Cause life is a road trip…

So I did a road trip on my bike with a few colleagues this weekend. The weather was not very comfortable, but the destination was absolutely beautiful and I learnt 7 life lessons during the ride I thought I should share…

(1) The first lesson I learned after we hardly rode 30 kilometres , was that there is difference between a “rider” and a “biker”- and I am definitely a “rider”, who does short trips to the supermarket, round the block, etc- a biker on the other hand is someone who lives for the long haul. I was the odd one out in the pack- slightly older, slightly obese, slightly crazy. While everyone was in full riding gear- I just had a wind breaker and a jeans, tee shirt and I was already half soaked as it started drizzling as I left home at 6am. Life is a long haul – it’s important we keep in shape, and invest in a good pair of riding gear if we hope to enjoy the ride.

(2) At 50 kilometres into the ride, I learnt the difference between “discomfort” and “pain”. Learning to differentiate between discomfort and pain is key, and once you understand your own thresholds, it’s important to learn to “get comfortable with your discomfort”. In riding as in life, you constantly move from one discomfort to another- uncomfortable situations, people that are difficult, etc. Discomfort is temporary and with some slight “adjustments”- you could just wait it out and ride on. Don’t quit!

(3) The only people that should really matter are the ones you are riding with at that moment … (and yes, the people on the road -make sure you don’t kill anyone on the road. 😳 ) Always ride with partners that have the backs of each other at all times. Learn to know your thresholds and the people you’re riding with, and make sure you respect their spaces too, and remember everyone is riding different bikes, and have different riding capabilities… factor that at all times.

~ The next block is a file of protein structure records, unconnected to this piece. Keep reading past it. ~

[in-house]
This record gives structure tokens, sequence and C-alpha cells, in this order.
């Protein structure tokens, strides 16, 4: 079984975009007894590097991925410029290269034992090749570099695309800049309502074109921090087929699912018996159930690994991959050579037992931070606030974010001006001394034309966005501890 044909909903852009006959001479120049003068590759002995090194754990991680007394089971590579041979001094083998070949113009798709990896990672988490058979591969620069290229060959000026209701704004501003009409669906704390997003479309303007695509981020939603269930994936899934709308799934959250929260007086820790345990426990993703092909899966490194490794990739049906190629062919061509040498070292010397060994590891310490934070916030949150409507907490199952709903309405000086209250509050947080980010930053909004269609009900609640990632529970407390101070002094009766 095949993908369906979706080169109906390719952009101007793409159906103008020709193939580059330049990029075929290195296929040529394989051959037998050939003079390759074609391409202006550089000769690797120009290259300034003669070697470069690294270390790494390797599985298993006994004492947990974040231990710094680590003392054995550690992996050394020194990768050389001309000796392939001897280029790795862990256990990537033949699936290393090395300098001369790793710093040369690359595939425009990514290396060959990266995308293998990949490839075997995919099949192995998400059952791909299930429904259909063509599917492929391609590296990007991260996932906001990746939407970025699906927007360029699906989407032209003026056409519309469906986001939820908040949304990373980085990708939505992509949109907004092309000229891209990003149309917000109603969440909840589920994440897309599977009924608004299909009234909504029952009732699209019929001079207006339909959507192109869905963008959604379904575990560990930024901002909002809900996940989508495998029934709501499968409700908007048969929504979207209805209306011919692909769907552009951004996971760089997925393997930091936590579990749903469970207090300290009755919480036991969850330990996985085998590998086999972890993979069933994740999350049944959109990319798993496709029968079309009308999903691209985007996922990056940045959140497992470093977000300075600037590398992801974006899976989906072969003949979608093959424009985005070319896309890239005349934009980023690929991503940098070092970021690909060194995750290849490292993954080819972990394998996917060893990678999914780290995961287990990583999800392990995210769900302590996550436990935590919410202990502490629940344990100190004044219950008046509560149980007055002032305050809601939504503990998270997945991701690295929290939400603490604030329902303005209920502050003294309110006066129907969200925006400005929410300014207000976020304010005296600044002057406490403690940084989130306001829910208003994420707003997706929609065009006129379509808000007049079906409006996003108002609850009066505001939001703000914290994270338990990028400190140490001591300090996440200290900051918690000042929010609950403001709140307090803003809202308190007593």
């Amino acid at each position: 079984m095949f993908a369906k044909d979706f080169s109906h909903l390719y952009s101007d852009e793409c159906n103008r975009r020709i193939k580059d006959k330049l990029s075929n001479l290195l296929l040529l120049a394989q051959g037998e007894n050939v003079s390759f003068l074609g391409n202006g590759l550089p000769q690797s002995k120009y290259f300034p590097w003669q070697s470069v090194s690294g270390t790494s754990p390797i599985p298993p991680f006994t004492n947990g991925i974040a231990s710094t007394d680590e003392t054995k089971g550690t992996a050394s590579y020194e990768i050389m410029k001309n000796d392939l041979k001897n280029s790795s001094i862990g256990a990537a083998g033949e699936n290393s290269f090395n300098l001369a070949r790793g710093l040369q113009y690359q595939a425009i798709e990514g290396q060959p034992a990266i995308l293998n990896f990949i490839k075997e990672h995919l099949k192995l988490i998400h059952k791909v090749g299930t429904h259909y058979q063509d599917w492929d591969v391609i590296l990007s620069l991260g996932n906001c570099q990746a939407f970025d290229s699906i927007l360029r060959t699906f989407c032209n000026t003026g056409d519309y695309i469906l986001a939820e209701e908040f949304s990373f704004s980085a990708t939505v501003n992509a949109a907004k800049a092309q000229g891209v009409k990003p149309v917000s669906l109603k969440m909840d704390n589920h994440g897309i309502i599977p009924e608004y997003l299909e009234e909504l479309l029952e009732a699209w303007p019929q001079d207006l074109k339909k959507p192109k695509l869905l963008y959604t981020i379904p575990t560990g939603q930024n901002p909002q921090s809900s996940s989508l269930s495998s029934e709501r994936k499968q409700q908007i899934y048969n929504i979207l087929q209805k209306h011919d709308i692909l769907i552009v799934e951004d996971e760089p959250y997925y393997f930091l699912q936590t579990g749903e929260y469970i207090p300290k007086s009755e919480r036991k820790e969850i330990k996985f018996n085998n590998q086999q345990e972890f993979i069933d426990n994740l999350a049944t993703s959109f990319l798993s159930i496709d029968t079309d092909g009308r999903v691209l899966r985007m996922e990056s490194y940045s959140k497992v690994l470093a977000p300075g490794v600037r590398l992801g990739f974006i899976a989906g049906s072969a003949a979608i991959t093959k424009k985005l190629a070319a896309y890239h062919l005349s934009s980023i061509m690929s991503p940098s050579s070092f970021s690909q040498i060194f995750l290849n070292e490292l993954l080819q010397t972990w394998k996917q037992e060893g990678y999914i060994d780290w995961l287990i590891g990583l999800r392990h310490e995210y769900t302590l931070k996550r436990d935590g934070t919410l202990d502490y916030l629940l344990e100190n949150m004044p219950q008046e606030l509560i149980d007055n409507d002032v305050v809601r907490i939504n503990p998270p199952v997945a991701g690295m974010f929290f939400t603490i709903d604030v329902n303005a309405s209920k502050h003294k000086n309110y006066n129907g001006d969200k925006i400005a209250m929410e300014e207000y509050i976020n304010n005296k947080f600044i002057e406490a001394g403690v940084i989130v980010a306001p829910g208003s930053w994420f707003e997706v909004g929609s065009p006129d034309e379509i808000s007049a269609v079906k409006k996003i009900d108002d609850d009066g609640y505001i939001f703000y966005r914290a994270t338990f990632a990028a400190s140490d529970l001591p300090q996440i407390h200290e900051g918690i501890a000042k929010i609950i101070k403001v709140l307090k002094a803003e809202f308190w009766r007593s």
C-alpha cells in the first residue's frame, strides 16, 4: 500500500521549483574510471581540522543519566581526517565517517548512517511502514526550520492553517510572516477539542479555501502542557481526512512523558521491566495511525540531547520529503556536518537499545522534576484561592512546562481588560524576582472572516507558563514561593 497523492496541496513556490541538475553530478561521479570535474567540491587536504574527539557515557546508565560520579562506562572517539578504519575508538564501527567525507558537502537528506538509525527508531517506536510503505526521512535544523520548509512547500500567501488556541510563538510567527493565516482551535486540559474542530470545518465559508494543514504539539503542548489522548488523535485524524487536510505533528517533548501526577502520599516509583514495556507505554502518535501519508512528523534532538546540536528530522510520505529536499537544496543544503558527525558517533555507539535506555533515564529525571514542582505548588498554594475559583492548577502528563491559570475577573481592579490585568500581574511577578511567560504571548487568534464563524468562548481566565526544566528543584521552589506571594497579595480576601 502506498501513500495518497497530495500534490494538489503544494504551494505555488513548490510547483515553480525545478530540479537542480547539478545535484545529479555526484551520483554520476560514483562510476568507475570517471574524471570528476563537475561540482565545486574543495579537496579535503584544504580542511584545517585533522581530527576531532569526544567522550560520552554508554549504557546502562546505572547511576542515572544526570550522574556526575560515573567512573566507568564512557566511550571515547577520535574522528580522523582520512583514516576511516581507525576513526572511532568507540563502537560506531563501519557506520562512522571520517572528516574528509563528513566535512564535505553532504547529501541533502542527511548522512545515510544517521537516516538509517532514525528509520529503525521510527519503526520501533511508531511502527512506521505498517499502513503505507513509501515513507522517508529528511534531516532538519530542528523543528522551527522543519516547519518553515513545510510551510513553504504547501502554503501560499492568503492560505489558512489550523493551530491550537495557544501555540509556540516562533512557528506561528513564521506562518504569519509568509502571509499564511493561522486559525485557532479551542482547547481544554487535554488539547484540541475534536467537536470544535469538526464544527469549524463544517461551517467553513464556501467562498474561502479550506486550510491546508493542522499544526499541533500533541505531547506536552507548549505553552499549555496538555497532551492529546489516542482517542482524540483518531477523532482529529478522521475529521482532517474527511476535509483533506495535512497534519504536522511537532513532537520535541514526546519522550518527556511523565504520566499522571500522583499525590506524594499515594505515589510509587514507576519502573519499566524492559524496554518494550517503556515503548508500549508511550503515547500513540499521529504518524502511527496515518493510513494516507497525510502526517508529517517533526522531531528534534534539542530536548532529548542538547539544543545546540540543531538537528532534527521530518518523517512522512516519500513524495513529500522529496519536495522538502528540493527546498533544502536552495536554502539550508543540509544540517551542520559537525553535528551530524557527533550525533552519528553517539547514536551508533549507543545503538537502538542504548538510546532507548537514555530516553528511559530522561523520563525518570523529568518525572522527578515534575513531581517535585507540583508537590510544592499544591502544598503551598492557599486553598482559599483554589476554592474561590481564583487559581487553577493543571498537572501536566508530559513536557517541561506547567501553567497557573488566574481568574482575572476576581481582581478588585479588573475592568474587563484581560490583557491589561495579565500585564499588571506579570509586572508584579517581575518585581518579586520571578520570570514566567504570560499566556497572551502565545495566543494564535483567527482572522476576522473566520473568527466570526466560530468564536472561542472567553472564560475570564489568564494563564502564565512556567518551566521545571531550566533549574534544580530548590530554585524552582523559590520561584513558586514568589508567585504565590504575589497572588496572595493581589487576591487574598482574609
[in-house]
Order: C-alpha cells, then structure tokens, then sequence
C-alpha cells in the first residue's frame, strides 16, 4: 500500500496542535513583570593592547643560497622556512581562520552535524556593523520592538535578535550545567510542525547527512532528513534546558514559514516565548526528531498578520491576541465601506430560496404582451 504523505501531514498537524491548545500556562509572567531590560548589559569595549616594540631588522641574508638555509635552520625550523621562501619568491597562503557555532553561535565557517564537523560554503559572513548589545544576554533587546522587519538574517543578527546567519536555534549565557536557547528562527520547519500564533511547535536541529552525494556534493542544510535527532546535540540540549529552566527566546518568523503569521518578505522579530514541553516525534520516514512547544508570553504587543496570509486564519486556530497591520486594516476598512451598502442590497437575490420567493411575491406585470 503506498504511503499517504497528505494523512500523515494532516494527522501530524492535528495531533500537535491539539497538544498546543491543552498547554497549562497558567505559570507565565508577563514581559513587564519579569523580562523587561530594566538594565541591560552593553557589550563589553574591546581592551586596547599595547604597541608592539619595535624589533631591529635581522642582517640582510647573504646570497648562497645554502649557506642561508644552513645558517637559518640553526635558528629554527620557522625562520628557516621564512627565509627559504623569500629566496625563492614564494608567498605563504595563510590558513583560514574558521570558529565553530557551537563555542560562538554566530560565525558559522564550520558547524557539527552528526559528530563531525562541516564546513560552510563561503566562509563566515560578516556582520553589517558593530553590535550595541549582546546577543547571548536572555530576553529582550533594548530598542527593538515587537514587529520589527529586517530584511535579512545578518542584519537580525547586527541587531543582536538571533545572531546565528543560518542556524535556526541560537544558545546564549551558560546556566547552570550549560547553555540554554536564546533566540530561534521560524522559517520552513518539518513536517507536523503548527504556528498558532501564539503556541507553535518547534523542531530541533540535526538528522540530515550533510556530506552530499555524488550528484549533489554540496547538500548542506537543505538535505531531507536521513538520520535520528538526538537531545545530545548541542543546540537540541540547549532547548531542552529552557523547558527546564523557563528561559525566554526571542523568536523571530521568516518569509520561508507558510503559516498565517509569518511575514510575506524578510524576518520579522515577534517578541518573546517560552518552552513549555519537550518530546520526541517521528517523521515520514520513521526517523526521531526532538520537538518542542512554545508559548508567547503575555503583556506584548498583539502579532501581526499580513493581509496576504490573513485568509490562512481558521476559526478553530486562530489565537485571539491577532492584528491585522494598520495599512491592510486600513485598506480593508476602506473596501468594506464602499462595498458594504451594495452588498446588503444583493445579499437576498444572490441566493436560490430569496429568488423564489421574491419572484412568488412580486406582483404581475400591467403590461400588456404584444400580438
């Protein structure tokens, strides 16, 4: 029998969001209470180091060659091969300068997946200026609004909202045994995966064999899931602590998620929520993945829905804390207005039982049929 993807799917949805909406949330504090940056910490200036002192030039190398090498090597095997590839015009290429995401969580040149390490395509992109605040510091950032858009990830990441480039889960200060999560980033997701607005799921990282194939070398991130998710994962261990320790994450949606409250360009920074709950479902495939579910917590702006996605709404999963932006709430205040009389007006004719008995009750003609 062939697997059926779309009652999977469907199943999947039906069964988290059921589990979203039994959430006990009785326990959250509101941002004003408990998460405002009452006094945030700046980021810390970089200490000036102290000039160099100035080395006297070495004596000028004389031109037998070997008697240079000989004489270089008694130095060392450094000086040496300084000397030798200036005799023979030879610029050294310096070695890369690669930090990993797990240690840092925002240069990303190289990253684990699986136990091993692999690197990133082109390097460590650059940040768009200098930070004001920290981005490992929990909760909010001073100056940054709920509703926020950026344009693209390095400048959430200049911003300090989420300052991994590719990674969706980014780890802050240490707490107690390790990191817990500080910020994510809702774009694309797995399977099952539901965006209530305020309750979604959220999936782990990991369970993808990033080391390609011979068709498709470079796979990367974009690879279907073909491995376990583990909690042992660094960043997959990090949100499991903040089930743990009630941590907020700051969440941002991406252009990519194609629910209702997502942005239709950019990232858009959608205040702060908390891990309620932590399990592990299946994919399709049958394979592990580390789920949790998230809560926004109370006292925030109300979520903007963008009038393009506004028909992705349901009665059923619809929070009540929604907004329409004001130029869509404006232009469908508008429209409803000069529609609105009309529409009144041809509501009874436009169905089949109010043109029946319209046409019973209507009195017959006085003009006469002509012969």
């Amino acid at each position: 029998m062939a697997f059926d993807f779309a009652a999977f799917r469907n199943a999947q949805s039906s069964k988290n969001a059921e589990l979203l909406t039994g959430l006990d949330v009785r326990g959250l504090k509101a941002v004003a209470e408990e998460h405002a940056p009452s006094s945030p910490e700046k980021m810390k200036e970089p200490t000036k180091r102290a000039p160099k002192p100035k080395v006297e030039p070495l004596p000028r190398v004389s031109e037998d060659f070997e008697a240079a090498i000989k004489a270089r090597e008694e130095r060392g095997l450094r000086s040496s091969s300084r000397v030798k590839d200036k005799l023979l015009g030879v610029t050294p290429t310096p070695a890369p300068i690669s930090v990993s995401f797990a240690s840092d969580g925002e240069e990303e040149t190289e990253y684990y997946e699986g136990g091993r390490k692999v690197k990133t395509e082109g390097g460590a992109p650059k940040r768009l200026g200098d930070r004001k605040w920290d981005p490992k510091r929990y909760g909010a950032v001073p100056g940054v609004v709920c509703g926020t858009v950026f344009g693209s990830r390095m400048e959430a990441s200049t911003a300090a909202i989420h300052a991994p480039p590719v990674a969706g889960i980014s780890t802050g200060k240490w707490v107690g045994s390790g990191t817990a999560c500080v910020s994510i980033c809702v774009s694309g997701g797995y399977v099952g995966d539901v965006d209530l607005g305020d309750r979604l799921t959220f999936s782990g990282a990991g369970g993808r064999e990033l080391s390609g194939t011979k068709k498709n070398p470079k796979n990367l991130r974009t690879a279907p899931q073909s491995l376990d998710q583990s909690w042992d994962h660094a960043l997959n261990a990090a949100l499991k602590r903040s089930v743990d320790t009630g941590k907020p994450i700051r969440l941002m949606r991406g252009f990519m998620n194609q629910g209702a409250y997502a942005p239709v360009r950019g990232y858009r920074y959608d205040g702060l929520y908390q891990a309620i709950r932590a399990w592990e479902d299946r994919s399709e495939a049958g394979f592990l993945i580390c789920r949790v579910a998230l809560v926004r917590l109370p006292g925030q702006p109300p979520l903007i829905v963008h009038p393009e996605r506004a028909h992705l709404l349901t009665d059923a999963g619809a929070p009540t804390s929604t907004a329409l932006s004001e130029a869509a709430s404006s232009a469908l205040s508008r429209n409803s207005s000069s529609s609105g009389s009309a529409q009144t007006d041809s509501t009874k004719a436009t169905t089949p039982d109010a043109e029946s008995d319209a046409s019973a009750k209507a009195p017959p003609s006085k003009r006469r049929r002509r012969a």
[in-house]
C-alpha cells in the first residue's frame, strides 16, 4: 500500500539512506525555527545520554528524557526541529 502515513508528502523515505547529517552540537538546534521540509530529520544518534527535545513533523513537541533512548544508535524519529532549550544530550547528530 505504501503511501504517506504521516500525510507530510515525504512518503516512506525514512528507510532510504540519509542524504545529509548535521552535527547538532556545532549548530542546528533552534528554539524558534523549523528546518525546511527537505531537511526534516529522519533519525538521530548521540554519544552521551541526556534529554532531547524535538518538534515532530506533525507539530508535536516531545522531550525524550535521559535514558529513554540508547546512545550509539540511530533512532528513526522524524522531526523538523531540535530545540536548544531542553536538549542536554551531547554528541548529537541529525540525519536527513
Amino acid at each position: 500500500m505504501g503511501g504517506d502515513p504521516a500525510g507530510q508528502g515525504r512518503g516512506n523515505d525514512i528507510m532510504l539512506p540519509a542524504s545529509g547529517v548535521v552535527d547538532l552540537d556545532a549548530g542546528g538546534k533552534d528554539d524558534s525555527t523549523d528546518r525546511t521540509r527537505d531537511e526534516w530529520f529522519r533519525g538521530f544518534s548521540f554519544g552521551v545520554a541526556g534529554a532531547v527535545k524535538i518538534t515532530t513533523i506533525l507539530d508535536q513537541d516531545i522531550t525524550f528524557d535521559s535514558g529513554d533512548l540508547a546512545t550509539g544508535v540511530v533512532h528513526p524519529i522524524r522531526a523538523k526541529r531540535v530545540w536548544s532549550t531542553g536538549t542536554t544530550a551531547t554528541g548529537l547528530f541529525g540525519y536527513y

(4) Like a good scotch – Biking is best enjoyed “solo”, and it’s important to get comfortable in your own skin and with spending long hours with yourself and the changing environment. On a bike there are no barriers like when you’re driving in the controlled atmosphere of a car. Smell the air. Breathe like sathguru. (Speaking of sathguru- me thinks this guy got enlightenment while riding solo on his bike…) and ride safe.

(5) Okay now, that “spaced out” look with a constant grin that you see on a bikers face even when they’re at the workplace ? – believe me it’s simple- they’re hatching a plan for their next road trip. Bikers spend a LOT of time planning their trip and for everything that can go wrong. Broken chains, flat tyres, changing weather and gear, snapped cables, etc. So the next time you pass a bikers cubicle at work and you see them on their Handphone smiling and whispering about “lubes”- believe me it’s not a girlfriend they’re on a call with – it’s fellow member of their tribe. Smile. Move on. (recruiting tip- if you’re a manager and looking to hire- all things being equal- hire a biker! )

(6) Weight, control, balance: You don’t feel the weight of the bike as much if it is distributed right and you’re in motion. As in life make “making progress “ your prime focus… “always keep moving”. A little discomfort…. keep moving. Changing weather? Take a value judgement between safety and reaching your next planned halt- if you cannot decide, it’s safer to just ride on. We all carry different payloads as we journey through life- some more than others, no wonder the pundits keep harping on “work-life” balance. But skill and control especially as you negotiate “tricky turns” is all about “knowing your bike intimately” and how it reacts to specific situations. There’s no alternative to “Mastery of your craft.”

(7) Shift gears to suit the path: In my last ride yesterday, one rider in the pack came up to me, and as a “newbie”, advised me to “go to 1 at the hairpin bends”- my first though was “hell yes, my bladder is full”, but then I realized he was advising me on gear change. 🤦‍♂️. Your ride is always going to be longer than you expected… harder too sometimes, and the quality of the ride path is going to be constantly changing- smooth asphalt, moon surface, dirt roads, etc- so unless you’re a superhero with balls of steel- change gears, slow down, and let loose when it’s all clear.

That’s it.

Ride safe!

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